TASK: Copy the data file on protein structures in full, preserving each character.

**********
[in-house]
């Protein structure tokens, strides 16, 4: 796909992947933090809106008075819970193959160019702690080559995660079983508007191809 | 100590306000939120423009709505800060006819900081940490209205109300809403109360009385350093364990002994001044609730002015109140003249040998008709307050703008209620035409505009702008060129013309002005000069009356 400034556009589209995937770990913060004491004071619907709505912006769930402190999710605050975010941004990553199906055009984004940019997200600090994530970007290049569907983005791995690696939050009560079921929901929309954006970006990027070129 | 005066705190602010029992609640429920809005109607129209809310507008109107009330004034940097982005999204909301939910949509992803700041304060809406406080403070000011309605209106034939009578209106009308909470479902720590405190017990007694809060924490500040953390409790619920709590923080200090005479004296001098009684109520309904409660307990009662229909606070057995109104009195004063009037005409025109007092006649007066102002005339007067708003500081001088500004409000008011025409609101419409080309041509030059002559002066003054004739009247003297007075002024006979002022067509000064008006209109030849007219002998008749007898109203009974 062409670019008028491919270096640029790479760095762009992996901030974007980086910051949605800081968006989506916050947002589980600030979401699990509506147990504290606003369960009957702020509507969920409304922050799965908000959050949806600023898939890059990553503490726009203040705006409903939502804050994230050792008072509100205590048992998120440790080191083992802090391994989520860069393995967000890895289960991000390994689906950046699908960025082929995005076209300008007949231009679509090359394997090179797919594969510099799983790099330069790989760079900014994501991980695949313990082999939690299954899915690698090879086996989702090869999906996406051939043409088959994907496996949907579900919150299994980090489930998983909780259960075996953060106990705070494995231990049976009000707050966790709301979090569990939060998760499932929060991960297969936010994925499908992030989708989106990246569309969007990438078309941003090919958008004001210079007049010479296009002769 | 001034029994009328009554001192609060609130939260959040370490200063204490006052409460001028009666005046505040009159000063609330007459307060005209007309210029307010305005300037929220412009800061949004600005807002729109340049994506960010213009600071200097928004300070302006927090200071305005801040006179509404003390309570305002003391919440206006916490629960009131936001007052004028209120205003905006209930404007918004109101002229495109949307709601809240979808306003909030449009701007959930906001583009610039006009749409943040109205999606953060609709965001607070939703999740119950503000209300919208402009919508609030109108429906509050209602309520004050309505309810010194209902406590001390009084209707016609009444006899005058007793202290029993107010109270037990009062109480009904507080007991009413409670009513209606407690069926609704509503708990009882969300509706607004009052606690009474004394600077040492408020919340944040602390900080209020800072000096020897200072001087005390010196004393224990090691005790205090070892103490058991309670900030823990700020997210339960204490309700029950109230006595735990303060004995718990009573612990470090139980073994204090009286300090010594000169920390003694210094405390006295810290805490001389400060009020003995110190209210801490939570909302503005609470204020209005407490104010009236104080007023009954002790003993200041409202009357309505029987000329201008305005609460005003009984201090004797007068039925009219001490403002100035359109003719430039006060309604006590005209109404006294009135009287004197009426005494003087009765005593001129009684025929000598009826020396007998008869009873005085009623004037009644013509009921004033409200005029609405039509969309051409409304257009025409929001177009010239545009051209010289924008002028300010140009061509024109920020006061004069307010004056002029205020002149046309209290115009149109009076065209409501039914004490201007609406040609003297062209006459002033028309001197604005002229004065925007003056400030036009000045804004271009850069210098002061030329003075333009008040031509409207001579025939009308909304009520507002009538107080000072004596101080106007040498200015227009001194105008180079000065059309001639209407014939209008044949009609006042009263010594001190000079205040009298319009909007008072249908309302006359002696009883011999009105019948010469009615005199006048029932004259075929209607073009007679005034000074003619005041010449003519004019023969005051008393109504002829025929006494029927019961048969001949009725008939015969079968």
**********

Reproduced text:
[in-house]
């Protein structure tokens, strides 16, 4: 796909992947933090809106008075819970193959160019702690080559995660079983508007191809 | 100590306000939120423009709505800060006819900081940490209205109300809403109360009385350093364990002994001044609730002015109140003249040998008709307050703008209620035409505009702008060129013309002005000069009356 400034556009589209995937770990913060004491004071619907709505912006769930402190999710605050975010941004990553199906055009984004940019997200600090994530970007290049569907983005791995690696939050009560079921929901929309954006970006990027070129 | 005066705190602010029992609640429920809005109607129209809310507008109107009330004034940097982005999204909301939910949509992803700041304060809406406080403070000011309605209106034939009578209106009308909470479902720590405190017990007694809060924490500040953390409790619920709590923080200090005479004296001098009684109520309904409660307990009662229909606070057995109104009195004063009037005409025109007092006649007066102002005339007067708003500081001088500004409000008011025409609101419409080309041509030059002559002066003054004739009247003297007075002024006979002022067509000064008006209109030849007219002998008749007898109203009974 062409670019008028491919270096640029790479760095762009992996901030974007980086910051949605800081968006989506916050947002589980600030979401699990509506147990504290606003369960009957702020509507969920409304922050799965908000959050949806600023898939890059990553503490726009203040705006409903939502804050994230050792008072509100205590048992998120440790080191083992802090391994989520860069393995967000890895289960991000390994689906950046699908960025082929995005076209300008007949231009679509090359394997090179797919594969510099799983790099330069790989760079900014994501991980695949313990082999939690299954899915690698090879086996989702090869999906996406051939043409088959994907496996949907579900919150299994980090489930998983909780259960075996953060106990705070494995231990049976009000707050966790709301979090569990939060998760499932929060991960297969936010994925499908992030989708989106990246569309969007990438078309941003090919958008004001210079007049010479296009002769 | 001034029994009328009554001192609060609130939260959040370490200063204490006052409460001028009666005046505040009159000063609330007459307060005209007309210029307010305005300037929220412009800061949004600005807002729109340049994506960010213009600071200097928004300070302006927090200071305005801040006179509404003390309570305002003391919440206006916490629960009131936001007052004028209120205003905006209930404007918004109101002229495109949307709601809240979808306003909030449009701007959930906001583009610039006009749409943040109205999606953060609709965001607070939703999740119950503000209300919208402009919508609030109108429906509050209602309520004050309505309810010194209902406590001390009084209707016609009444006899005058007793202290029993107010109270037990009062109480009904507080007991009413409670009513209606407690069926609704509503708990009882969300509706607004009052606690009474004394600077040492408020919340944040602390900080209020800072000096020897200072001087005390010196004393224990090691005790205090070892103490058991309670900030823990700020997210339960204490309700029950109230006595735990303060004995718990009573612990470090139980073994204090009286300090010594000169920390003694210094405390006295810290805490001389400060009020003995110190209210801490939570909302503005609470204020209005407490104010009236104080007023009954002790003993200041409202009357309505029987000329201008305005609460005003009984201090004797007068039925009219001490403002100035359109003719430039006060309604006590005209109404006294009135009287004197009426005494003087009765005593001129009684025929000598009826020396007998008869009873005085009623004037009644013509009921004033409200005029609405039509969309051409409304257009025409929001177009010239545009051209010289924008002028300010140009061509024109920020006061004069307010004056002029205020002149046309209290115009149109009076065209409501039914004490201007609406040609003297062209006459002033028309001197604005002229004065925007003056400030036009000045804004271009850069210098002061030329003075333009008040031509409207001579025939009308909304009520507002009538107080000072004596101080106007040498200015227009001194105008180079000065059309001639209407014939209008044949009609006042009263010594001190000079205040009298319009909007008072249908309302006359002696009883011999009105019948010469009615005199006048029932004259075929209607073009007679005034000074003619005041010449003519004019023969005051008393109504002829025929006494029927019961048969001949009725008939015969079968």